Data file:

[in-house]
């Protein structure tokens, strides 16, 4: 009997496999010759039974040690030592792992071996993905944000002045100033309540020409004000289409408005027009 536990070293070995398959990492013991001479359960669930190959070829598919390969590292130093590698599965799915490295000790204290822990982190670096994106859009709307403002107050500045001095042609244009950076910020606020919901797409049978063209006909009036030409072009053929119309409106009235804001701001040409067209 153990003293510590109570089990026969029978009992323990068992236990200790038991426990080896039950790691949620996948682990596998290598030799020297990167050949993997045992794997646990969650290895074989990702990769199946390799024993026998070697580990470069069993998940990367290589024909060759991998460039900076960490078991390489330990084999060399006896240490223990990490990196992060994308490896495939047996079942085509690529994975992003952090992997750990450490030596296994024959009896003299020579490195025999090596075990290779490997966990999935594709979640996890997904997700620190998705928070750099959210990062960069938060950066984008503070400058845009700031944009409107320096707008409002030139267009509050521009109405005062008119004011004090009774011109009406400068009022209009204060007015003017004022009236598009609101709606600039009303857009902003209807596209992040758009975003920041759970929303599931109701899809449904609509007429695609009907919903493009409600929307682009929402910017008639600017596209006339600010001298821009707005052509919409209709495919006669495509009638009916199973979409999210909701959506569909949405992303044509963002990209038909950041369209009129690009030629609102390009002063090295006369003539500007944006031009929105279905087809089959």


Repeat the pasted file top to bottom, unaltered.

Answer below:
[in-house]
């Protein structure tokens, strides 16, 4: 009997496999010759039974040690030592792992071996993905944000002045100033309540020409004000289409408005027009 536990070293070995398959990492013991001479359960669930190959070829598919390969590292130093590698599965799915490295000790204290822990982190670096994106859009709307403002107050500045001095042609244009950076910020606020919901797409049978063209006909009036030409072009053929119309409106009235804001701001040409067209 153990003293510590109570089990026969029978009992323990068992236990200790038991426990080896039950790691949620996948682990596998290598030799020297990167050949993997045992794997646990969650290895074989990702990769199946390799024993026998070697580990470069069993998940990367290589024909060759991998460039900076960490078991390489330990084999060399006896240490223990990490990196992060994308490896495939047996079942085509690529994975992003952090992997750990450490030596296994024959009896003299020579490195025999090596075990290779490997966990999935594709979640996890997904997700620190998705928070750099959210990062960069938060950066984008503070400058845009700031944009409107320096707008409002030139267009509050521009109405005062008119004011004090009774011109009406400068009022209009204060007015003017004022009236598009609101709606600039009303857009902003209807596209992040758009975003920041759970929303599931109701899809449904609509007429695609009907919903493009409600929307682009929402910017008639600017596209006339600010001298821009707005052509919409209709495919006669495509009638009916199973979409999210909701959506569909949405992303044509963002990209038909950041369209009129690009030629609102390009002063090295006369003539500007944006031009929105279905087809089959």